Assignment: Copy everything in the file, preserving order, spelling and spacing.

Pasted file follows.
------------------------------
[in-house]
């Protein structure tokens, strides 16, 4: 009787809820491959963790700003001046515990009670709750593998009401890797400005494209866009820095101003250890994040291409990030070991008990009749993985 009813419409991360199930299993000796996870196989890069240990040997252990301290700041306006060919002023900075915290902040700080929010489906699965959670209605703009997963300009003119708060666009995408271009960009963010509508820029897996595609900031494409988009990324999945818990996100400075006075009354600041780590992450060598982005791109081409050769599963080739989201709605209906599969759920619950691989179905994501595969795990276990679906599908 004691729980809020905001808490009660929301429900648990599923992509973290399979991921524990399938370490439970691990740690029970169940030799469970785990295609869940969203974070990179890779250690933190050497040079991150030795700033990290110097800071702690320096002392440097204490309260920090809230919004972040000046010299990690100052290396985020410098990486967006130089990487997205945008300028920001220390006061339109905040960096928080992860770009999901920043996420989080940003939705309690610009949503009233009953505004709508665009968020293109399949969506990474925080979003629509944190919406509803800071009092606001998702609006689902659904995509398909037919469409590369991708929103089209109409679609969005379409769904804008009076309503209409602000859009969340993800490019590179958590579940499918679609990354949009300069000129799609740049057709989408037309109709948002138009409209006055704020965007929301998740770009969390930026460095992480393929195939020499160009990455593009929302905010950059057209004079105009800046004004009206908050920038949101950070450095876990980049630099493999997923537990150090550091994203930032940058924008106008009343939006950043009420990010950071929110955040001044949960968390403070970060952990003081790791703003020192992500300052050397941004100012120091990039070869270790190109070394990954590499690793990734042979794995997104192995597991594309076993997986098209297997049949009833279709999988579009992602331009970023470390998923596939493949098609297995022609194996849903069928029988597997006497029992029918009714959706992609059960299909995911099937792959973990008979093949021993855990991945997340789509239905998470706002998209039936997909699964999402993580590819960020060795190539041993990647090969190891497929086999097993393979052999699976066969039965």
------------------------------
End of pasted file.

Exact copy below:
[in-house]
């Protein structure tokens, strides 16, 4: 009787809820491959963790700003001046515990009670709750593998009401890797400005494209866009820095101003250890994040291409990030070991008990009749993985 009813419409991360199930299993000796996870196989890069240990040997252990301290700041306006060919002023900075915290902040700080929010489906699965959670209605703009997963300009003119708060666009995408271009960009963010509508820029897996595609900031494409988009990324999945818990996100400075006075009354600041780590992450060598982005791109081409050769599963080739989201709605209906599969759920619950691989179905994501595969795990276990679906599908 004691729980809020905001808490009660929301429900648990599923992509973290399979991921524990399938370490439970691990740690029970169940030799469970785990295609869940969203974070990179890779250690933190050497040079991150030795700033990290110097800071702690320096002392440097204490309260920090809230919004972040000046010299990690100052290396985020410098990486967006130089990487997205945008300028920001220390006061339109905040960096928080992860770009999901920043996420989080940003939705309690610009949503009233009953505004709508665009968020293109399949969506990474925080979003629509944190919406509803800071009092606001998702609006689902659904995509398909037919469409590369991708929103089209109409679609969005379409769904804008009076309503209409602000859009969340993800490019590179958590579940499918679609990354949009300069000129799609740049057709989408037309109709948002138009409209006055704020965007929301998740770009969390930026460095992480393929195939020499160009990455593009929302905010950059057209004079105009800046004004009206908050920038949101950070450095876990980049630099493999997923537990150090550091994203930032940058924008106008009343939006950043009420990010950071929110955040001044949960968390403070970060952990003081790791703003020192992500300052050397941004100012120091990039070869270790190109070394990954590499690793990734042979794995997104192995597991594309076993997986098209297997049949009833279709999988579009992602331009970023470390998923596939493949098609297995022609194996849903069928029988597997006497029992029918009714959706992609059960299909995911099937792959973990008979093949021993855990991945997340789509239905998470706002998209039936997909699964999402993580590819960020060795190539041993990647090969190891497929086999097993393979052999699976066969039965």